Autumn often brings the image of people getting back into the swing of things and activities ramping up after the long days of summer. Every season brings its own challenges, though, and fall is no exception. PMOs need to understand where potential pitfalls may lurk while the leaves are turning, so they can be ready to avoid interruptions and keep their projects moving forward.
Know the vacation schedule for all team members. Summer is usually seen as vacation season, but some people prefer to enjoy their time off after the kids have gone back to school. Be sure the entire team is aware of any scheduled vacations or other absences. Look at key milestone dates to see if there are potential conflicts and work with the group now to determine how best to address them. Discuss the coverage plans for ongoing tasks so everyone is aware of how workloads are likely to be affected.
Remember to coordinate with consultants, key vendors, and stakeholders, too, as their absences also typically have the potential to impact resource management and other activities. While you’re planning for out-of-office coverage, be sure to discuss communication plans with those who will be gone. If they won’t be available by phone or e-mail, it’s best to know that ahead of time. This allows team members the leeway to proceed without waiting to hear back from vacationers, or to know they can pursue approvals through other channels if no response is received within a set amount of time.
Evaluate how the weather might impact your projects. In some areas of the country, fall means inclement weather. For projects happening in those regions, that could translate into schedule impacts. Even if your project is occurring in an area not normally affected by declining weather conditions, it may still play havoc with resources or vendors. This could mean a shortage of supplies coming from regions experiencing bad weather (manufacturing operations are often at the mercy of raw material availability) or simply higher prices for those items. Bad weather also frequently affects shipping schedules, since delivery trucks and rail cars are also at the mercy of Mother Nature. Everything from catering a large meeting to obtaining construction materials could be affected, and planning for potential impacts is prudent.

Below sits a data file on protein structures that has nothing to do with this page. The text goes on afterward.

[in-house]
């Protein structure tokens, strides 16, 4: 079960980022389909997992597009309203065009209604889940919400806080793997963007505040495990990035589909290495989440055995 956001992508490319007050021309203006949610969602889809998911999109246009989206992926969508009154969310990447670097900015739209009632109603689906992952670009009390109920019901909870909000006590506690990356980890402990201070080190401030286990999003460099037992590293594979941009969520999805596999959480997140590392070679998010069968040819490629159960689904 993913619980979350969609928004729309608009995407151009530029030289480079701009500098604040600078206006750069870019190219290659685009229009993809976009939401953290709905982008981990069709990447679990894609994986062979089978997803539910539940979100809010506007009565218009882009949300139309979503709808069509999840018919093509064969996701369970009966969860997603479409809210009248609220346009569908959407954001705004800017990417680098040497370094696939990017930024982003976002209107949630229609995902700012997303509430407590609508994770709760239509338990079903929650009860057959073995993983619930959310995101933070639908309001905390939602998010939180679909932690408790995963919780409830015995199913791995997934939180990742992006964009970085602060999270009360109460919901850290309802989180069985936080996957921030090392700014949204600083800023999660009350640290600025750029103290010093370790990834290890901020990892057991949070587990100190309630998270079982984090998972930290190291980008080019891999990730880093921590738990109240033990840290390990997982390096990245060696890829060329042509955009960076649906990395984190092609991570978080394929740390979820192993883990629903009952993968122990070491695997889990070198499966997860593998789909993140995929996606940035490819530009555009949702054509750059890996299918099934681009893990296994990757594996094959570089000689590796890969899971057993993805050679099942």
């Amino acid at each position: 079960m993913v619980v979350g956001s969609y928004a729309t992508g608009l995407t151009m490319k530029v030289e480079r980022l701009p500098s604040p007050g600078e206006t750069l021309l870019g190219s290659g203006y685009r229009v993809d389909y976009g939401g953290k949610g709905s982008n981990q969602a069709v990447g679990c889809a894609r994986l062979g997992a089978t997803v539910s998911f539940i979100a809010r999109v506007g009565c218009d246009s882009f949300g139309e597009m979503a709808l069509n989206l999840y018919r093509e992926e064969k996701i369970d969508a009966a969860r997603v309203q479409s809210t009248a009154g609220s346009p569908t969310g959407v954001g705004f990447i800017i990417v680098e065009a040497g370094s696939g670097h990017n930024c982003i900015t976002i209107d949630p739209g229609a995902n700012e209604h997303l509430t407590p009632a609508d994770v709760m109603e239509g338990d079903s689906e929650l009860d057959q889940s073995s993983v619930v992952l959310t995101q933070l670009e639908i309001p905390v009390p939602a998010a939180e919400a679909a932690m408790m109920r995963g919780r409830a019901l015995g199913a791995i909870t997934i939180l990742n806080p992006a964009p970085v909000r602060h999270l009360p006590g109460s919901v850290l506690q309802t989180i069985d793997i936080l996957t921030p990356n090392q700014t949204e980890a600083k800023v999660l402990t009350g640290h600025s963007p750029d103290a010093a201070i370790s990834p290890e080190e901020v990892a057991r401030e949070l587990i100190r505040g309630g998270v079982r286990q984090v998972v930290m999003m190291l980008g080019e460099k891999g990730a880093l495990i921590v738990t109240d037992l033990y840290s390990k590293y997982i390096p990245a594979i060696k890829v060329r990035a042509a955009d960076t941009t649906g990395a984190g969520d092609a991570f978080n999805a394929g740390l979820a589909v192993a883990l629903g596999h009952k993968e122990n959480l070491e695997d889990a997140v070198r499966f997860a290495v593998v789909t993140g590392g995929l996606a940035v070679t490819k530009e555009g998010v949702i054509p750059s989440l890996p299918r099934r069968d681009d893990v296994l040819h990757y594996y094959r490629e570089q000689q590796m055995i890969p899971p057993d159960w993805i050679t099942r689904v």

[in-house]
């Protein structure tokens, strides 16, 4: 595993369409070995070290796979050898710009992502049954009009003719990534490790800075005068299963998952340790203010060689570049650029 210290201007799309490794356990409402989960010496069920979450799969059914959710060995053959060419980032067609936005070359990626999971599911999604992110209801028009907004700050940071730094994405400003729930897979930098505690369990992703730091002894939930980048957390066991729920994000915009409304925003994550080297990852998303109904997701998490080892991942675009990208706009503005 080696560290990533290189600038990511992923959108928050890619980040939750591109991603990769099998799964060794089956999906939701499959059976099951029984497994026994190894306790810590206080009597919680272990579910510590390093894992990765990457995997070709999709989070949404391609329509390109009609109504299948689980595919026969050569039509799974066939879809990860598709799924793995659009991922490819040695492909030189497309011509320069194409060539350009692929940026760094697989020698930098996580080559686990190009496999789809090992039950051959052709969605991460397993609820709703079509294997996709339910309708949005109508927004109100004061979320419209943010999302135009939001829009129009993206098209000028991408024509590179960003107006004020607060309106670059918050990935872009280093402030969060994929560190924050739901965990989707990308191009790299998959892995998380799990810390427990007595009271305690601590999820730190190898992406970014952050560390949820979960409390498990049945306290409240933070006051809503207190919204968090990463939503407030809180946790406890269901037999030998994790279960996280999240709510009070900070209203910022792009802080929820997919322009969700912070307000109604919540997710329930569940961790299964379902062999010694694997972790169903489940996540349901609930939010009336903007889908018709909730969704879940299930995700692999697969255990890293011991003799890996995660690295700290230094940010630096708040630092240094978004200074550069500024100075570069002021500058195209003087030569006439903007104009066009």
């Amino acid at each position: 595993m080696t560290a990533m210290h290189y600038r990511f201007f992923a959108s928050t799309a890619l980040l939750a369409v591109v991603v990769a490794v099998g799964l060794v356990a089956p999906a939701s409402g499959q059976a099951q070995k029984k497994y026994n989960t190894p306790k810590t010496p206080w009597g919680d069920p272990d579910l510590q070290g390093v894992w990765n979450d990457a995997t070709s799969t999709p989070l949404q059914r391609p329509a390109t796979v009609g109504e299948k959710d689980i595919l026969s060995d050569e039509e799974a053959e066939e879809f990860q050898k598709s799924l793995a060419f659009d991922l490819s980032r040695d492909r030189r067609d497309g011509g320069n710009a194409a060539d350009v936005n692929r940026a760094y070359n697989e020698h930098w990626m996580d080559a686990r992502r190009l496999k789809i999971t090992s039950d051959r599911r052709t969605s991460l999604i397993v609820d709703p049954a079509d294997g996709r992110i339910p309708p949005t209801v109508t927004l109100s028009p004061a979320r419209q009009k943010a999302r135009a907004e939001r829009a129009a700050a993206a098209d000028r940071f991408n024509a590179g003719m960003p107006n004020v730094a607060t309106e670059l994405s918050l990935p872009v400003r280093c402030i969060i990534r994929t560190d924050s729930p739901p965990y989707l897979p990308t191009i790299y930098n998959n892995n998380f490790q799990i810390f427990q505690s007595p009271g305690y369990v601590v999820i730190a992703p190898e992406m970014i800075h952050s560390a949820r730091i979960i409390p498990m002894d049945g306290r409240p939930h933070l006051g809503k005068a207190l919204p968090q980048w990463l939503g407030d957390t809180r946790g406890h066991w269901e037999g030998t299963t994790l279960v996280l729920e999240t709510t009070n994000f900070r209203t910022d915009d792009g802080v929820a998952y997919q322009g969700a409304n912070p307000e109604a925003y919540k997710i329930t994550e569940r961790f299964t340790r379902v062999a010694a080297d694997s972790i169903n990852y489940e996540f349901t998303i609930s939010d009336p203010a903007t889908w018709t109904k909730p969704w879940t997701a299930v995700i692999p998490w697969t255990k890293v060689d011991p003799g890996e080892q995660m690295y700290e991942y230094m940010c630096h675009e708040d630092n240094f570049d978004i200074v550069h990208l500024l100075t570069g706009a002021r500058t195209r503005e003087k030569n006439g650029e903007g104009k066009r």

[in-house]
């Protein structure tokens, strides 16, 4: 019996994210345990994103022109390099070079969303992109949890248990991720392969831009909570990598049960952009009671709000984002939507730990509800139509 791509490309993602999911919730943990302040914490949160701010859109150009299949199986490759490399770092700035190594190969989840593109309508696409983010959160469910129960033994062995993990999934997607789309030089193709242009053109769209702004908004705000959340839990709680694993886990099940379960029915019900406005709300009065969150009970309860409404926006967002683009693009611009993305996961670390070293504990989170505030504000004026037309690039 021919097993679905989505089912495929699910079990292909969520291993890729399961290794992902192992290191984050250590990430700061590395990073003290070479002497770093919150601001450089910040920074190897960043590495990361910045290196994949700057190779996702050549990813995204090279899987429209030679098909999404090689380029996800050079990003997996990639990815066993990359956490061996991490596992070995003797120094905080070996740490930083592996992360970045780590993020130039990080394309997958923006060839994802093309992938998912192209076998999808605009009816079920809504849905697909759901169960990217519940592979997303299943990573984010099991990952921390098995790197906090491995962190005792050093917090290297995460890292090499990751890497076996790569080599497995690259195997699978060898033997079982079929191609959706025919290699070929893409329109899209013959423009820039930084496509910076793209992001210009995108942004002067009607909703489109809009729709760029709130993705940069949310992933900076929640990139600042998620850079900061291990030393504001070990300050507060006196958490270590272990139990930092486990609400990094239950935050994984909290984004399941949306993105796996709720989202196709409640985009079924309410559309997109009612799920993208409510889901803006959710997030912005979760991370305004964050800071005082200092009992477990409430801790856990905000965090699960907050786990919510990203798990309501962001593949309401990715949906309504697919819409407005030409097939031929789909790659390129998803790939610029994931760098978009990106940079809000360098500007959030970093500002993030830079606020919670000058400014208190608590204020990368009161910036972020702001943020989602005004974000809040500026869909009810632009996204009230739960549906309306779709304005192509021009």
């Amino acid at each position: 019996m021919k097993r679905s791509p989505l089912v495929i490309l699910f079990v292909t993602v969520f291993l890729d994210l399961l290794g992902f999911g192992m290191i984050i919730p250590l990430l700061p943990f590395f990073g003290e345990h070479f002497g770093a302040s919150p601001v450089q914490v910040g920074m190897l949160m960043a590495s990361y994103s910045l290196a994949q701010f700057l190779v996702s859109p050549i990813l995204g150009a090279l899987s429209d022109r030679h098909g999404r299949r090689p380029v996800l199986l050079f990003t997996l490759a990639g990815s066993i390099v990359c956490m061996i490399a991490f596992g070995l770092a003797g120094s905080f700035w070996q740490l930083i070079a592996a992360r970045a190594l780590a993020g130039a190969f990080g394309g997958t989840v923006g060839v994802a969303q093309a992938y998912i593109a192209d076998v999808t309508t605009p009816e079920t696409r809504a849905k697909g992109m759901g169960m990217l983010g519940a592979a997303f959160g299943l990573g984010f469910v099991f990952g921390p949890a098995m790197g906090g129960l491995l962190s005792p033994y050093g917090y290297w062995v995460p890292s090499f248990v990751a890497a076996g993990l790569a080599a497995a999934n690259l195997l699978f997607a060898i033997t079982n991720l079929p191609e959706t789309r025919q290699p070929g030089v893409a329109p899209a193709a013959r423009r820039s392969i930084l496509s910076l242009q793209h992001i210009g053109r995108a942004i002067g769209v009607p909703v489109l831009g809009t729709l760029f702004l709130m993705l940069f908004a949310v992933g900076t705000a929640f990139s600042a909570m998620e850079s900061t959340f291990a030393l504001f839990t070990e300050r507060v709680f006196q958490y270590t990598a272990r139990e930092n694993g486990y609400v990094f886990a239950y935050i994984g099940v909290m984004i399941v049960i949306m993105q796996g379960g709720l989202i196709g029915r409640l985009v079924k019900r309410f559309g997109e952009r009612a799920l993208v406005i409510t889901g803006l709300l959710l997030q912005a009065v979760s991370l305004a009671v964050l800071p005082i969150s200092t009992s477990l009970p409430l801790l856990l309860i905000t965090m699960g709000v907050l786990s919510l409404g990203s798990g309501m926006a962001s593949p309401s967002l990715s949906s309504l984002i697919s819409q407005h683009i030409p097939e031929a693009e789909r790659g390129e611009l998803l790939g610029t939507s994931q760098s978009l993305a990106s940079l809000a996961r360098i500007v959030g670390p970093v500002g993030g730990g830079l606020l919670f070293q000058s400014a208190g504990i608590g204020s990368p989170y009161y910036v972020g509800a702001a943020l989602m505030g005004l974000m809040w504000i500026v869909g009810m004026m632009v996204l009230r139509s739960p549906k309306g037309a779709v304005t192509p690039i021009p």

Travel, too, could be affected in terms of delayed or canceled flights and blocked roads. If members of the project management team plan to attend meetings or other events out of town, be sure there are contingency plans in place should their return schedule be affected. For vendors visiting from outside the area, have an alternate plan ready if a delay in their arrival might trigger problems downstream.
Ensure funding availability. For many organizations, fall is dangerously close to the end of the year, when funding levels are reset and the current approved budgets everyone is working with cease to exist. Before your PMO gets caught up in a money crunch, talk with the accounting team about what your needs are and how you can work together to establish a stream of funding that will continue from one calendar year to the next. It may also be wise to discuss your options with the purchasing group, who may suggest accelerating buying schedules to ensure expenditures are spent and captured within the current budget cycle.
Because it’s also common for the budget process to consume a significant amount of effort, this is the time to start working on the PMO’s needs for next year. Approvals and other activities may take a while, so get going now to be sure the team is ahead of the game.
Project management training tips provided by PMAlliance Inc.